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Thursday, May 3, 2018

Why Serena Williams, ranked 449 in the world, is likely to be seeded for Wimbledon 2018

In all likliness, 23-time Grand Slam champion Serena Williams will be handed a high seed – possibly the top – at the upcoming Wimbledon Championships, despite being ranked 449 in the world. Here is how and why it can happen:
What was the issue about?
Williams had gone on maternity leave after her Australian Open triumph in 2017 and returned to the tour in February this year. Since then, her world ranking has dropped from number 1 to the current 449. Despite the low rank, she can receive one of the 32 seeds available at the Wimbledon Championships in July.
Her pregnancy made her eligible for a ‘Special Ranking’ – locked on the world no 1 spot she had occupied when she left the tour – enabling her to enter high-calibre WTA tournaments that would otherwise not cater to lower-ranked players. Though the Special Ranking does not allow her the benefit of a seed at WTA events, for Grand Slams, which are organised by the ITF, seeds are granted at the discretion of the organising committee.
As a seven-time Wimbledon champion, Williams is a strong candidate to receive a seed when the organisers meet to decide the seedings on June 26.
How did it come to light?
During a press conference on Tuesday, Wimbledon chairman Philip Brook and CEO Richard Lewis initially claimed that Williams needed to be ranked in the top 32 to be eligible for a seeding. It was then that reporters from The Times pointed out that Grand Slam rules state that organisers of the majors could use their own discretion to hand seeds to players.
After the Wimbledon organisers made calls to the WTA, a spokesperson stated: “The seeding order follows the WTA ranking list except where, in the opinion of the committee, a change is necessary to produce a balanced draw. Therefore it is reasonable to state that the committee would have the discretion to seed a player for the championships, regardless of their WTA ranking. This discussion would take place at the seeding meeting on June 26.”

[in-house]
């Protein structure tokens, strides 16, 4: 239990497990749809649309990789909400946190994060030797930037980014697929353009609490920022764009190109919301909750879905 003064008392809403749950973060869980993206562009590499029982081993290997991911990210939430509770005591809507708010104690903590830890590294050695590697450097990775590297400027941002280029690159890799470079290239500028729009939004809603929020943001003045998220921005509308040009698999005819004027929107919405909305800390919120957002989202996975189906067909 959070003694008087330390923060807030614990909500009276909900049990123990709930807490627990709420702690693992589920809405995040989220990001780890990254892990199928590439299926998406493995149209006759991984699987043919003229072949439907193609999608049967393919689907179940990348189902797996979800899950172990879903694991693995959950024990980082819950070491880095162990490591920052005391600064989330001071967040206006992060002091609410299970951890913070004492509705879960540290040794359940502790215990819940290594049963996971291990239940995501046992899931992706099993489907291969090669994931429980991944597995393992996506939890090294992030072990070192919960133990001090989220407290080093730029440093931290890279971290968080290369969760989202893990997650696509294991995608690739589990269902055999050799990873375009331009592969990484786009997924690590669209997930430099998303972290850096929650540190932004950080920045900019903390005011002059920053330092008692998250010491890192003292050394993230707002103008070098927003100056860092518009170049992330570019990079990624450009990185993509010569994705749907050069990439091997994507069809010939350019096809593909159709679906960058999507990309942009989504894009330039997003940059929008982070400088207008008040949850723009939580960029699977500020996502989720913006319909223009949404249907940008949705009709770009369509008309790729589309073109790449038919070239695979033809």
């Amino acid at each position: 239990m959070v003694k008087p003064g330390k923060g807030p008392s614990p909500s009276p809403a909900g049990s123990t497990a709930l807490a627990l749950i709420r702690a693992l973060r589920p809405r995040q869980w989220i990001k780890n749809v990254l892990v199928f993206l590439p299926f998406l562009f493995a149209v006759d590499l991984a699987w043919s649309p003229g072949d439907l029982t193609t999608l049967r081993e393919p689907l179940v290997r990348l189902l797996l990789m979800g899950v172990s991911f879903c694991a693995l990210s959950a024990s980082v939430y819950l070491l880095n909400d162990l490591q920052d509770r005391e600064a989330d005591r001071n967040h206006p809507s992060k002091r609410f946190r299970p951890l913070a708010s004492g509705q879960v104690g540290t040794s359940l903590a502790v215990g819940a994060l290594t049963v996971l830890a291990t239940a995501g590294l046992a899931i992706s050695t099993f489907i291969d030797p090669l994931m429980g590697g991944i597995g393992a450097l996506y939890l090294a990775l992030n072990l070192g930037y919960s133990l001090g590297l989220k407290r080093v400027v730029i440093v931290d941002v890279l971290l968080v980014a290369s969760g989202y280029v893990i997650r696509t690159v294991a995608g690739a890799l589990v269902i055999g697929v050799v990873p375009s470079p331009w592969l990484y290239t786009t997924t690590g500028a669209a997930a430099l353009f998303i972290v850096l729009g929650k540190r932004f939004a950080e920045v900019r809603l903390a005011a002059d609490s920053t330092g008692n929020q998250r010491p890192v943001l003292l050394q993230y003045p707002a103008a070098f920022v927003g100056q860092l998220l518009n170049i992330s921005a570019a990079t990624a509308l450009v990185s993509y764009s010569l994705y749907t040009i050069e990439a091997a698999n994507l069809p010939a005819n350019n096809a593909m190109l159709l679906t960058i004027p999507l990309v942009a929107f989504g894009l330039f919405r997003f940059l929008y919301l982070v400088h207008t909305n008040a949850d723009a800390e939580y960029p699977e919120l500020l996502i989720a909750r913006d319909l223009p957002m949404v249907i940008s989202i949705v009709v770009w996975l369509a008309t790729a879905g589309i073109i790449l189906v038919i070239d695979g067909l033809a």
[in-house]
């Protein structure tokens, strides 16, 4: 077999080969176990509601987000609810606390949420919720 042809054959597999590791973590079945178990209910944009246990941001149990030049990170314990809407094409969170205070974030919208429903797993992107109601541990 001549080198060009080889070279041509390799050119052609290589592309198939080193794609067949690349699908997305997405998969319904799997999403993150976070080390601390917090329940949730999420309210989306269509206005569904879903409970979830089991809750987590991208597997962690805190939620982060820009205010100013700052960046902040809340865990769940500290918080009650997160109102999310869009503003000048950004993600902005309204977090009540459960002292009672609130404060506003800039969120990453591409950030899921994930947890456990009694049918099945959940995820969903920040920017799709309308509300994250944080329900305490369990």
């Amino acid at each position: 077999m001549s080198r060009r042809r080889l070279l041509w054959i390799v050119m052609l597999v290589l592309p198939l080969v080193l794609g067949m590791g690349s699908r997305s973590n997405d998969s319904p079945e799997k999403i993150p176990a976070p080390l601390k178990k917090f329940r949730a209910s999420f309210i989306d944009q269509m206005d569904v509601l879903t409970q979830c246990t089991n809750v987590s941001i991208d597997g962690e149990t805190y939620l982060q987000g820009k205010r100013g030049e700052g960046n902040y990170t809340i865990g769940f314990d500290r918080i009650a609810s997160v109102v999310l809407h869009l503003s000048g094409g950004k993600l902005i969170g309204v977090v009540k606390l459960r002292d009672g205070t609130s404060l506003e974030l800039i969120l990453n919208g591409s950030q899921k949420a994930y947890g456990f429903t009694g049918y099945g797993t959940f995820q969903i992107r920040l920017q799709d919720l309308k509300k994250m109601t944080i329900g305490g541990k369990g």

What do the rules state?
According to the WTA rulebook: “A player may not be seeded using her Special Ranking; however, a player may be seeded using her actual WTA Ranking even if she has been accepted into the Tournament using her Special Ranking.”
Based on this rule, Williams can use her world no. 1 Special Ranking to enter big events without having to go through qualifying rounds. But since her world rank is beyond 32, she cannot be seeded at a WTA event.
Similarly, the Grand Slam rulebook states: “The selection of seeds will be at the discretion of each individual Grand Slam Tournament Committee, however, the computer ranking list dated approximately seven (7) days prior to the tournament shall be a primary, but not sole, basis for such selection.” In other words, the organisers at Wimbledon have the right to grant Williams a seed.
What is the importance of a seed and how would it help her?
Seeds allow players to avoid facing higher-ranked opponents in earlier rounds. Usually these players get to play against wild card entrants, qualifiers, lucky losers or lower ranked and unseeded players. At the Indian Wells and Miami Masters, where Williams did not have the benefit of a seed, she faced and lost to elder sister Venus and Indian Wells champion Naomi Osaka in the early rounds respectively.
Has there been a debate?
The most prominent topic has been that Special Rankings don’t provide seeds at WTA events, especially after Williams was not given a seed at Indian Wells and Miami. Miami tournament director and former world no 4 James Blake told Tennis.com, “It’s a kind of punishment which is tough. It makes sense to protect someone who goes on maternity break.” World no 1 Simona Halep took to social media to state: “To give birth is the best thing in the world. It’s more than sport.”
Williams too has spoken in favour of players not losing their seeding rights due to pregnancy. “I think it’s more of a protection for women to have a life. You shouldn’t have to wait to have a baby until you retire. If you want to have a baby and take a few months off or a year off and then come back, you shouldn’t have to be penalised for that. Pregnancy is not an injury,” she told The New York Times.
Granting seeds to returning players however, does come across as unfair to players who worked hard to reach the top 32 rankings. Victoria Azarenka, who had also left the tour on maternity break, asserts that the topic is being discussed in the players council of which she is a part. “On the other perspective that I have to look at is the other players who worked really hard (and won’t have) that seeding. It’s a difficult question, because if we do make that rule, it will have to be for everybody,” she said.
What are the rules for the men’s tour?
Unlike the ambiguous seeding policy on the women’s circuit, the men’s seeding in Grand Slams is based on the top 32 ranked players on the ATP tour. As a result, the current world no 39 Andy Murray, who has been on a lengthy break due to a hip surgery is unlikely to be granted a seed. Subsequently, there’s a possibility that the three-time Grand Slam champion (two titles at Wimbledon) could face Roger Federer in the opening round.
For the 2019 calendar year though, the ITF is considering switching back to a 16 seed concept rather than 32 seeds. The move could bring up high-profile clashes in the earlier rounds of Grand Slams. For example, current world no 1 Rafael Nadal could come up against world no 17 Tomas Berdych in the opening round.

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